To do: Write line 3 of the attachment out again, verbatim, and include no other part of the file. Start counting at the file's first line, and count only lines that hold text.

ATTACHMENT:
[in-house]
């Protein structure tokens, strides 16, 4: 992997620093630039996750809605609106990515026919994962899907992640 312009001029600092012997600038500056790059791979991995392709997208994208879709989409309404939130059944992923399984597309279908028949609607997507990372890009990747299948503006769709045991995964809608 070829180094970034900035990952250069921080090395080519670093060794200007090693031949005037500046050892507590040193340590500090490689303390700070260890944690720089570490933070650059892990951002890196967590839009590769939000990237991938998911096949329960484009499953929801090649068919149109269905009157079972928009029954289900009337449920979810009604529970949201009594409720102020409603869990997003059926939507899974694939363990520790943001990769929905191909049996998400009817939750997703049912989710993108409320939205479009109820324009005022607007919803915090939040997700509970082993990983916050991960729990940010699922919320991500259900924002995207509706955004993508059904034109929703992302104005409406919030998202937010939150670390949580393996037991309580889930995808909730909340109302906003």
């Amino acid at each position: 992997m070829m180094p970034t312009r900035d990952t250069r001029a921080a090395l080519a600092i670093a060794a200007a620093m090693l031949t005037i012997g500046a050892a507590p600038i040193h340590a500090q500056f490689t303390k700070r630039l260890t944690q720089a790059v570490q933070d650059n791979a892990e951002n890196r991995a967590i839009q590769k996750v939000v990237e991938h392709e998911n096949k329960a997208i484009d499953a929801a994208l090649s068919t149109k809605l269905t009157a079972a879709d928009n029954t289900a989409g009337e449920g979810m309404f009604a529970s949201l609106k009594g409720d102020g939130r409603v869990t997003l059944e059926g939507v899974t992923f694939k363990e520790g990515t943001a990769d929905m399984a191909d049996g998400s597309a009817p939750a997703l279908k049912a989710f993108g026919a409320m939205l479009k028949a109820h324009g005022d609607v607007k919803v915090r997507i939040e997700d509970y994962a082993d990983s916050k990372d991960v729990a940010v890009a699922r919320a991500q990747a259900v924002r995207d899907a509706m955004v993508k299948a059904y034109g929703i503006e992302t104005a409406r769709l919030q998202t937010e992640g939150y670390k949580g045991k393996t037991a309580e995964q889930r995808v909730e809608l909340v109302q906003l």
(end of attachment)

């Amino acid at each position: 992997m070829m180094p970034t312009r900035d990952t250069r001029a921080a090395l080519a600092i670093a060794a200007a620093m090693l031949t005037i012997g500046a050892a507590p600038i040193h340590a500090q500056f490689t303390k700070r630039l260890t944690q720089a790059v570490q933070d650059n791979a892990e951002n890196r991995a967590i839009q590769k996750v939000v990237e991938h392709e998911n096949k329960a997208i484009d499953a929801a994208l090649s068919t149109k809605l269905t009157a079972a879709d928009n029954t289900a989409g009337e449920g979810m309404f009604a529970s949201l609106k009594g409720d102020g939130r409603v869990t997003l059944e059926g939507v899974t992923f694939k363990e520790g990515t943001a990769d929905m399984a191909d049996g998400s597309a009817p939750a997703l279908k049912a989710f993108g026919a409320m939205l479009k028949a109820h324009g005022d609607v607007k919803v915090r997507i939040e997700d509970y994962a082993d990983s916050k990372d991960v729990a940010v890009a699922r919320a991500q990747a259900v924002r995207d899907a509706m955004v993508k299948a059904y034109g929703i503006e992302t104005a409406r769709l919030q998202t937010e992640g939150y670390k949580g045991k393996t037991a309580e995964q889930r995808v909730e809608l909340v109302q906003l």